- Showing how connections among disciplinary approaches contribute to their understanding of the Inquiry topic.
ILPs are graded credit/no credit (C/NC). All Inquiries coursework, including the ILP, must be completed two semesters prior to a student’s planned graduation. Students earn 17-22 credits through their Core Inquiry.
Core Knowledge and Methods – Core Exploration
Students who choose not to complete a Core Inquiry must satisfy their Core Knowledge and Methods requirements by taking Core Exploration courses in six areas: Arts, Cultural Literacy, Humanities, Mathematics, Natural Sciences (with lab), and Social and Behavioral Sciences. Courses that satisfy each of the areas, including AP/IB equivalencies, are listed below.
The arts include courses whose primary focus is the practice of artistic creation in dance, film, music, literature, theater, and the visual arts. Courses in the arts examine art as a form of expression, with a focus on students making, writing, or performing artistic creations. By studying the arts, students learn to attend carefully to the structure and details of creative works, to understand these works in their social and historical contexts, and to express their creative and critical intentions clearly and effectively. In these courses, students will: Analyze creative, embodied, and immersive processes in order to understand what makes works of art effective and how to produce effective works, performances, or adaptations of art.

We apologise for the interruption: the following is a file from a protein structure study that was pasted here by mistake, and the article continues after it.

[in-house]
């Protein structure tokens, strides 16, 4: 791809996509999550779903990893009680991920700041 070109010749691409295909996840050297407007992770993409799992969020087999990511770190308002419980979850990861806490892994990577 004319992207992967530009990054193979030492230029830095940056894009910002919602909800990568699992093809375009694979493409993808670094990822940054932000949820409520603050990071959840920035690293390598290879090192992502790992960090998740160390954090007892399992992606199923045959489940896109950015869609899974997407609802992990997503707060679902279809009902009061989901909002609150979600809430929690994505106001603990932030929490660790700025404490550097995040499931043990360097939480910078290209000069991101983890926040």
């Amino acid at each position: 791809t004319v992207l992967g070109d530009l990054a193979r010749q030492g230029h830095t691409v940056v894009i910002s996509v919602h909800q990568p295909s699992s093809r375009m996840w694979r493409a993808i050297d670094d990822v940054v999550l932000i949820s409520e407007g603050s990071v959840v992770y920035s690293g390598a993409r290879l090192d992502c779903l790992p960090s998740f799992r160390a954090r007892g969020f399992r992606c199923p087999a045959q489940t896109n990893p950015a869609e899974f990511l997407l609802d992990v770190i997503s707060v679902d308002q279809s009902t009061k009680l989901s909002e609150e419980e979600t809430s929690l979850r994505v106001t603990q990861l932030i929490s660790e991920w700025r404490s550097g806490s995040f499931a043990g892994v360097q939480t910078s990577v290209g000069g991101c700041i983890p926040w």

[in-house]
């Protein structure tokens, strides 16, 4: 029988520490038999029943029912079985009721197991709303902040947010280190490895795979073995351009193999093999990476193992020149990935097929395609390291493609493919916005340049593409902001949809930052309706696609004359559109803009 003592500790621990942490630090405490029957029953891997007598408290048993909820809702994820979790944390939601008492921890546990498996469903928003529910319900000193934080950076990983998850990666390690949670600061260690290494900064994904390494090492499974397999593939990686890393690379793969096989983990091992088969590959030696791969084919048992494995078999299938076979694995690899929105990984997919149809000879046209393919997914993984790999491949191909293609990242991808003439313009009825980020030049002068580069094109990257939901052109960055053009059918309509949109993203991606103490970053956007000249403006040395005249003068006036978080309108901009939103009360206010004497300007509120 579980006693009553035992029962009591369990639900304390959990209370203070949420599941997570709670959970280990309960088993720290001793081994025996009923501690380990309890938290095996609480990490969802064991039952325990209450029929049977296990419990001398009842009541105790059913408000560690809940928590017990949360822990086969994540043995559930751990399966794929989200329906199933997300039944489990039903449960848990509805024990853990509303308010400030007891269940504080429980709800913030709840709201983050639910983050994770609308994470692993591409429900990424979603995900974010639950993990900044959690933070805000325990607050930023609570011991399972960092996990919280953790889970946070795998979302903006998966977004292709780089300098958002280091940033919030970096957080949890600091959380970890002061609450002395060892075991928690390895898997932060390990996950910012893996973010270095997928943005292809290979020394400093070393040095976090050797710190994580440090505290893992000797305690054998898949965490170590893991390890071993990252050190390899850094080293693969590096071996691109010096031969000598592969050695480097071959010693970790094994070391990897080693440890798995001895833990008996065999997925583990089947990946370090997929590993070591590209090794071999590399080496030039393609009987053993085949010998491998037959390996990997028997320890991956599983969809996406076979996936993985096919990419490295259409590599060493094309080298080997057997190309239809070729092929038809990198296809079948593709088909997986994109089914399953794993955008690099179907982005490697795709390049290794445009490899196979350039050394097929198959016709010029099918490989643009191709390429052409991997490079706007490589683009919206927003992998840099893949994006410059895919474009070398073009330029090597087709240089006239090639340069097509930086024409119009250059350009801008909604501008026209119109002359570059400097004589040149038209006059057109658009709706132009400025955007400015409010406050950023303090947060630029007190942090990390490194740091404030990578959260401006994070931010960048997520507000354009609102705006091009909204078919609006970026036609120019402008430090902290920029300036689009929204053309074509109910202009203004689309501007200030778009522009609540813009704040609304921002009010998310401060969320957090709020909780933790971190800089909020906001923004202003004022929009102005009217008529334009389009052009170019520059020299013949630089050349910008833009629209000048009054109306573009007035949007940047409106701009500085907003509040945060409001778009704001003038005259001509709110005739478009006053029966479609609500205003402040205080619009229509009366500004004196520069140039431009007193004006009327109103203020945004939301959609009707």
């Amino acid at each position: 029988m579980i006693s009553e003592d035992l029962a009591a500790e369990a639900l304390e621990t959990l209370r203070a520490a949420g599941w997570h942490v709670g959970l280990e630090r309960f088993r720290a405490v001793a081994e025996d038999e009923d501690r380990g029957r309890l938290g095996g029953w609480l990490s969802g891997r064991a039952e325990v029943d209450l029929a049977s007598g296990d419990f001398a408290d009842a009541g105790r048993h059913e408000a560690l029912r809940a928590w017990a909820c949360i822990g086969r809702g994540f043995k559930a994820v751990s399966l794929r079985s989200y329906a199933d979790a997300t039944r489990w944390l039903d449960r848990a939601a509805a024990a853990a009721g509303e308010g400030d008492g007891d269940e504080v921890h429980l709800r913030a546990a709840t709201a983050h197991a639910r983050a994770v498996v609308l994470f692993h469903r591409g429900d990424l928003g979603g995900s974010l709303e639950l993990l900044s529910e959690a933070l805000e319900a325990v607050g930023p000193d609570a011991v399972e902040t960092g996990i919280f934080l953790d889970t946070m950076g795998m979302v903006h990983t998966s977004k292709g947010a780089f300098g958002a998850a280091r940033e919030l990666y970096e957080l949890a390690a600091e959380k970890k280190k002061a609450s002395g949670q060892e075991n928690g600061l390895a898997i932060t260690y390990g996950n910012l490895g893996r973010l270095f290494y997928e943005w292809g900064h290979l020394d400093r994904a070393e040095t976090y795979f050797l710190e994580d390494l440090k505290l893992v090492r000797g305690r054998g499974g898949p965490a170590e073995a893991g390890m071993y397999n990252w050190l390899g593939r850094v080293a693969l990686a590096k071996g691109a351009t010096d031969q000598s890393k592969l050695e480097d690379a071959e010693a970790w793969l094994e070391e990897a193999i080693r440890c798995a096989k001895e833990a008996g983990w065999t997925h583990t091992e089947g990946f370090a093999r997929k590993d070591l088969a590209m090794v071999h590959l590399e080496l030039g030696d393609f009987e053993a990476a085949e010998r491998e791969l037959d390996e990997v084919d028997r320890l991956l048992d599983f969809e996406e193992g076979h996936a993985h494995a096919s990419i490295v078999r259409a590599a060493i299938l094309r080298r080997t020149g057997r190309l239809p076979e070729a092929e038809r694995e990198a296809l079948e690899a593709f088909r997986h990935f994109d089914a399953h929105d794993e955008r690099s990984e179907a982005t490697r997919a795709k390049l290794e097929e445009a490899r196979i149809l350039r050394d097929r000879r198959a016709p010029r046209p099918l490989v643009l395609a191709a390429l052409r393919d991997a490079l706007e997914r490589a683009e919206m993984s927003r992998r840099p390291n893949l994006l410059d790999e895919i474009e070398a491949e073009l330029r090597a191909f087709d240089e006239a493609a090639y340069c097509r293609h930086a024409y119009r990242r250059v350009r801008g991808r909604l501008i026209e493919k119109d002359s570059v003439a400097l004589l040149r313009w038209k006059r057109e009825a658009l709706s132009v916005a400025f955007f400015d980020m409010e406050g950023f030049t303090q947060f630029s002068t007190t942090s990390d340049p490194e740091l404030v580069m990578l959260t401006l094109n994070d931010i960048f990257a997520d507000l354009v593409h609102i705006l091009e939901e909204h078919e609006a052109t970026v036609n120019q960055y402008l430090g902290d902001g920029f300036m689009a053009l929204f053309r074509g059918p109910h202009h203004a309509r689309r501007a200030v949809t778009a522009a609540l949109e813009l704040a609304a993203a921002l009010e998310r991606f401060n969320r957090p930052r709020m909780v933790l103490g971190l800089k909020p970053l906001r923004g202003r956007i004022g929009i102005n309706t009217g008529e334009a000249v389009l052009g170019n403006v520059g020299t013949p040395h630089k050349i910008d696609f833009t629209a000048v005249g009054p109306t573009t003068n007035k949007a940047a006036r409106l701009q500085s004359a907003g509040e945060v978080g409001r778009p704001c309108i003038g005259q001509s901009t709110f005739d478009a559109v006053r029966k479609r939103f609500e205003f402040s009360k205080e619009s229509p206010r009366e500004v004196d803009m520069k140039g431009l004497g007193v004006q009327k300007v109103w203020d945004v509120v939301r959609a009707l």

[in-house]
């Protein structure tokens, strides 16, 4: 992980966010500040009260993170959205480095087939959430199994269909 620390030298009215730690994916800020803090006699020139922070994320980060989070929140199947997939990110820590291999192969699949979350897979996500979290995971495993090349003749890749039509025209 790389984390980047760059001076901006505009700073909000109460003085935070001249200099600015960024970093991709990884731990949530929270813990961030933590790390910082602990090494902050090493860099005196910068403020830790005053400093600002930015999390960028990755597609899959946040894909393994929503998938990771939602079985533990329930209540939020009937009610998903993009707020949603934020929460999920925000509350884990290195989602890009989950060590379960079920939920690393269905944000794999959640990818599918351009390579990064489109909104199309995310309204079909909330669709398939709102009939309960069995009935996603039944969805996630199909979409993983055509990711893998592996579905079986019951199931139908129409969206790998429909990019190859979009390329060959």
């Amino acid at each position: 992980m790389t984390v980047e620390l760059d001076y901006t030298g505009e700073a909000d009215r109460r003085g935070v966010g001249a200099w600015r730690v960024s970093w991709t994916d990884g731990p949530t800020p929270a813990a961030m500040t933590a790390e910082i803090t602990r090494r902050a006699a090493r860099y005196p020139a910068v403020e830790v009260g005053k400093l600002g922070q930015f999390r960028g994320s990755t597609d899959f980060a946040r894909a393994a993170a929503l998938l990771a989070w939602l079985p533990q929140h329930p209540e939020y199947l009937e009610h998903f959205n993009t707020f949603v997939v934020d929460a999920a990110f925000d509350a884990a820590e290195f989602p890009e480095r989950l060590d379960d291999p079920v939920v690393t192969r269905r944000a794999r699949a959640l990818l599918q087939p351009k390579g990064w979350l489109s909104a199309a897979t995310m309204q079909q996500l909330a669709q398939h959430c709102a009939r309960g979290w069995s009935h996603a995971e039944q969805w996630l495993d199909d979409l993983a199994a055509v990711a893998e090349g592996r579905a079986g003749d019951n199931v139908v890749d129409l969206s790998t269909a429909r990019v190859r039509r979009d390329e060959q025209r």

Courses that satisfy this requirement include:
ART 204: Introduction to Drawing
ART 205: Introduction to Visual Thinking
ART 206: Introduction to Painting
ART 208: Introduction to Sculpture
ART 212: Introduction to Photography
ART 214: Introduction to Digital Art
ART 233: Topics in Art
ART 239: Painting and Drawing from Life
ART 269: Community Arts
ENGL 270: Creative Writing
MUSA 180: Choir Ensemble (4 semesters)
MUSA 182: Chamber Singers Ensemble (4 semesters)
MUSA 186: Jazz Ensemble (4 semesters)
MUSA 187: Chamber Instrumental Ensemble (4 semesters)
MUSA 189: Orchestra Ensemble (4 semesters)
MUSA 280: Private Guitar (4 semesters)
MUSA 281: Private Piano (4 semesters)
MUSA 284: Private Brass (4 semesters)
MUSA 285: Private Strings (4 semesters)
MUSA 286: Private Voice (4 semesters)
MUSA 287: Private Percussion (4 semesters)
MUSA 288: Private Woodwinds (4 semesters)
MUSC 112: Music as Communication
MUSC 203: Music Theory I (3)
TFMS 130: Introduction to Performance
TFMS 170: Stagecraft
TFMS 171: Elements of Theatrical Design
TFMS 221: Film and Media Production Modes
TFMS 228: Media Production I
TFMS 230: Acting I
TFMS 250: Movement I
TFMS 255: Modern Dance I
TFMS 258: Dance in History
TFMS 260: Topics in Dance/Movement
TFMS 275: Costumes and Clothes in History
TFMS 280: Topics in Production
Courses or experiences in cultural literacy provide students with the tools to examine the changing nature of social and cultural experiences, and the way we shape and are shaped by culture. By developing cultural literacy, students recognize that practices and traditions are fluid and ever-changing, requiring a long term perspective. Explicit in these courses is the acknowledgement that not all members of a society are the same, and that our experiences are subject to a range of identities.In these courses, students will: